- those who suffer from cystic fibrosis of the pancreas (or cystic fibrosis), a genetic disease. This disease causes excessive viscosity of gland secretions in various parts of the body, including bronchial tubes.
- Amerindian children and native of Alaska.
- Be exposed to second-hand smoke (especially when it comes to the mother).
- Attend a daycare.
- Live in a disadvantaged environment
- Live in a large family.
- Vitamin D deficiency at birth . One study reported that a low concentration of vitamin D in umbilical cord blood is associated with a six-fold higher risk of bronchiolitis.
|Basic preventive measures|
It is important to avoid the risks associated with hand or air transmission (coughing, sneezing). Here are some simple steps to put luck on your side:
As with most childhood diseases, breastfeeding provides the child with antibodies that have not yet had time to develop. Studies tend to confirm the protective effect of breastfeeding against bronchiolitis. According to one of these studies, this protective effect would be stronger in children exposed to cigarette smoke.
In all cases of bronchiolitis, seek immediate medical attention.
If it is a mild form of bronchiolitis, treatment can continue safely at home. Hospitalization will be used if the physician identifies risk factors for poor prognosis, specific risk factors, low oxygen saturation, dehydration that cannot be corrected orally, or other signs of complication. .
Treatment of the acute episode
– Treat the fever. To do this, acetaminophen is effective.
– In addition to bronchial obstruction, there is very often a nasal obstruction that aggravates the situation. It can be helped by nasal instillation with saline. This technique can be applied by parents and is recognized as more effective than the baby fly.
– Make sure the child is eating enough. For this, we can unclog the nose and pharynx before he eats, split his meals or “thicken” his bottles.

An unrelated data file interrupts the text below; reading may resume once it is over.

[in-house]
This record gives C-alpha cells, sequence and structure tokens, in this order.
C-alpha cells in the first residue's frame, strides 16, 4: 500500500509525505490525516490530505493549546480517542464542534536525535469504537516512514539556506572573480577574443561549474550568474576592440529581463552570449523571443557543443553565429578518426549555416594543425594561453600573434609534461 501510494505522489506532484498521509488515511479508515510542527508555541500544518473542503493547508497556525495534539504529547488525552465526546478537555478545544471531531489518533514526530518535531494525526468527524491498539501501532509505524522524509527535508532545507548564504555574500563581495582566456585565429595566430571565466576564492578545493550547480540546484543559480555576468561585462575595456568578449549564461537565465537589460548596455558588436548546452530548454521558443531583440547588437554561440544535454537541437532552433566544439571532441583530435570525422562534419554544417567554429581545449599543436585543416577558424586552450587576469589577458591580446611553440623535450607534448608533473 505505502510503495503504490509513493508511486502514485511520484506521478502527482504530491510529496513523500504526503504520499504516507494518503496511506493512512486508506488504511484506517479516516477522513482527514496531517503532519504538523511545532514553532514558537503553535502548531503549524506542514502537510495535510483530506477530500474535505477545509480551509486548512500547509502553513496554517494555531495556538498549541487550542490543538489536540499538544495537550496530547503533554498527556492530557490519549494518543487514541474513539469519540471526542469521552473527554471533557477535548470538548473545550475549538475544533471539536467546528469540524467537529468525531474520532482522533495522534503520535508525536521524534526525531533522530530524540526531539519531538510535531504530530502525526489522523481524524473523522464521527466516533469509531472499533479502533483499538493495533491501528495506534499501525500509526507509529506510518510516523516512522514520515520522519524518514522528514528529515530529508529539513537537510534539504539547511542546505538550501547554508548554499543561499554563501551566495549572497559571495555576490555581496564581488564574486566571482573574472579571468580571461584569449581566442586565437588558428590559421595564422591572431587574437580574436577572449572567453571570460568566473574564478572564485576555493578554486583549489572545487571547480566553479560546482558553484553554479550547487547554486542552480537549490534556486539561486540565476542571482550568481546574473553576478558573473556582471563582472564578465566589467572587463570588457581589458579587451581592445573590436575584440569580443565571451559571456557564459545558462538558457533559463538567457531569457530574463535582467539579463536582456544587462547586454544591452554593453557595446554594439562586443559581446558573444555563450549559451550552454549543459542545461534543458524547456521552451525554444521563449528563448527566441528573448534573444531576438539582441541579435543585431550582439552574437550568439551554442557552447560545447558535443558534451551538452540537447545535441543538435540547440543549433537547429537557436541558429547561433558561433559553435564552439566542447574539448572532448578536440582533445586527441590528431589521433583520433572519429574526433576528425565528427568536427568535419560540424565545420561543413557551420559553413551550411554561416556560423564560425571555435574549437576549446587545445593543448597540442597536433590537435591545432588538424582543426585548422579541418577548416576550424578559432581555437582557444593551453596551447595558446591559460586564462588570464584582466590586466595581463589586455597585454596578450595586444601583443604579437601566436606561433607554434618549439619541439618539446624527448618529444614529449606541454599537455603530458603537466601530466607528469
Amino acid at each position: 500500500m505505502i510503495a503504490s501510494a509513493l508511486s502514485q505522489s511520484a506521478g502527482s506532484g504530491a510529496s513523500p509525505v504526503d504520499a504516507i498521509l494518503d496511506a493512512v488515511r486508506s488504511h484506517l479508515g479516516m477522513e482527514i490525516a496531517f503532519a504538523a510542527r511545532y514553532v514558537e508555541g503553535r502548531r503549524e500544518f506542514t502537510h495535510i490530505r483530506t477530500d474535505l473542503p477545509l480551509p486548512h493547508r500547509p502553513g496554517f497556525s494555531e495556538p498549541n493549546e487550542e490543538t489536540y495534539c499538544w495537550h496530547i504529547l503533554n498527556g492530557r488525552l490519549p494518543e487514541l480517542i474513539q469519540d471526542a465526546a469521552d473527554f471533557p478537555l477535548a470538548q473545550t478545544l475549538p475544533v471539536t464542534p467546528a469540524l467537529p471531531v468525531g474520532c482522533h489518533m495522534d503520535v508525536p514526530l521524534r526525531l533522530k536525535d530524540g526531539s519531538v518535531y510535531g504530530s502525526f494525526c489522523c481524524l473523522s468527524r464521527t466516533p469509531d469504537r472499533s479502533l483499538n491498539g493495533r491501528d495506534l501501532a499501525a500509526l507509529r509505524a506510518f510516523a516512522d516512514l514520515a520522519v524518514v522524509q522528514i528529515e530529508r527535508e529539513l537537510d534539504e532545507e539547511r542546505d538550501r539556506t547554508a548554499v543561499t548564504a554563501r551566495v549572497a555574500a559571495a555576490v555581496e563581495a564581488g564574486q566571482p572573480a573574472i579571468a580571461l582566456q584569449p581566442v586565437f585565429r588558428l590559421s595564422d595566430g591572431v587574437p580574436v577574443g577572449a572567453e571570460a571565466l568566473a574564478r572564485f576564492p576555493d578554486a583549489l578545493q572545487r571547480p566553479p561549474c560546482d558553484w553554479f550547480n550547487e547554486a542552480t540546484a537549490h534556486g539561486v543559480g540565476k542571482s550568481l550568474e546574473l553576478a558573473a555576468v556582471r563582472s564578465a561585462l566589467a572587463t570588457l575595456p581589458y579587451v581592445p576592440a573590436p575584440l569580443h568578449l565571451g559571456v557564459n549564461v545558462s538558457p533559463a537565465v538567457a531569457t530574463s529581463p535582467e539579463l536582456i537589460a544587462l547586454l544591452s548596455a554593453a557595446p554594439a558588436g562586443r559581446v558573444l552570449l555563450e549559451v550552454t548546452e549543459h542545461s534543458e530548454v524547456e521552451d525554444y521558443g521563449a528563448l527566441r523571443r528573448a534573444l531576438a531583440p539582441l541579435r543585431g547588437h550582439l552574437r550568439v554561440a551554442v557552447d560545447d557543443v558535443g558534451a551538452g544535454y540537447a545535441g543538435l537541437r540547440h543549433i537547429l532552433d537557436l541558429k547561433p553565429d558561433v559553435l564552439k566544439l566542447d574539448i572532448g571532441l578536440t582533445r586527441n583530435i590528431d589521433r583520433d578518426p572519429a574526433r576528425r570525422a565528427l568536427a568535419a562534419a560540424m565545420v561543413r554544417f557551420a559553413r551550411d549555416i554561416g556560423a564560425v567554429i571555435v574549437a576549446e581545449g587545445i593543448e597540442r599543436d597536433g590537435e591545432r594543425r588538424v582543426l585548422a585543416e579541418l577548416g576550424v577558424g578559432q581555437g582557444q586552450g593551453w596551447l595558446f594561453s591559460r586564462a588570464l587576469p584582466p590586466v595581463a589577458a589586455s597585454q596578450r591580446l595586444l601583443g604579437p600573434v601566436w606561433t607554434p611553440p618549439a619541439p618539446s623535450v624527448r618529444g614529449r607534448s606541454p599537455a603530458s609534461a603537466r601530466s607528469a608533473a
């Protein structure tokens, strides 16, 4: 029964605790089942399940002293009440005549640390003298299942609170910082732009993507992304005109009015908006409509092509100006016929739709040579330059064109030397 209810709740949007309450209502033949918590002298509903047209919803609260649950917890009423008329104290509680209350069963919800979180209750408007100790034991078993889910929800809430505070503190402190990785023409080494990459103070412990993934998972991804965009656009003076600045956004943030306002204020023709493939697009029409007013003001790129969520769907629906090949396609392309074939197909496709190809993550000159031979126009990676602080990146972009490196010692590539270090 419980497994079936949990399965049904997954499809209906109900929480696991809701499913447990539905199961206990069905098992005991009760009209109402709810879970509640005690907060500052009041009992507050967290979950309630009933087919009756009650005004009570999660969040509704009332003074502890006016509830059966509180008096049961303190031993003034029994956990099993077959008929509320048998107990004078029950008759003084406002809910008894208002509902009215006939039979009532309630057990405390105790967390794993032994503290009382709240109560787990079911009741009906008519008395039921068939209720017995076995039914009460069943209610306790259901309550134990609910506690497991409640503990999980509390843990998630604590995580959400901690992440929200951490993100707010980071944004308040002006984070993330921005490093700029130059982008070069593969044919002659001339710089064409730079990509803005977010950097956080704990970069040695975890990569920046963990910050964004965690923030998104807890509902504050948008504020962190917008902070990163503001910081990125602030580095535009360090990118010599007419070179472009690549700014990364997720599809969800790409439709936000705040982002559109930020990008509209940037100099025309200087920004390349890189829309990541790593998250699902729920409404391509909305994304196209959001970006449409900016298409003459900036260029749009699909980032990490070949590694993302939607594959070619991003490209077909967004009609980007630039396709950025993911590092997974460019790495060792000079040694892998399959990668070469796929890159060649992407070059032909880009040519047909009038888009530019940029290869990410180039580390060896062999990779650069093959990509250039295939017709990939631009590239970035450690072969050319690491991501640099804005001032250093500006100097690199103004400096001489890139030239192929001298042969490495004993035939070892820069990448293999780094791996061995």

– Correct dehydration caused by fever and fast breathing by making the child drink a lot of fluids.
– Provide the child a healthy environment: correct ventilation, no tobacco smoke
– Lay the child in a semi-sitting position, including sleeping.
– Doctors sometimes prescribe antiviral medication if the respiratory syncytial virus is involved; its use is reserved for extremely severe cases, immunosuppressed patients or with congenital heart disease.
– Antibiotics are sometimes given, but only if the bronchiolitis is complicated by a bacterial infection, such as obits media or pneumonia.
– Respiratory physiotherapy, or physiotherapy, was found to be ineffective in bronchiolitis according to a review of the Cochrane literature in 2012.
– Research published in 2013 demonstrated the efficacy of dexamethasone (a systemic corticosteroid) combined with salbutamol (a bronchodilator) in patients with bronchiolitis who have eczema or a family history of asthma.
In case of hospitalization
For more severe cases, oxygen administration using a mask or a probe and intravenous hydration may be required. It may be that the child, whose energy is all focused on breathing, cannot drink or eat. In the most severe cases, the use of non-invasive, or invasive, artificial ventilation may be necessary.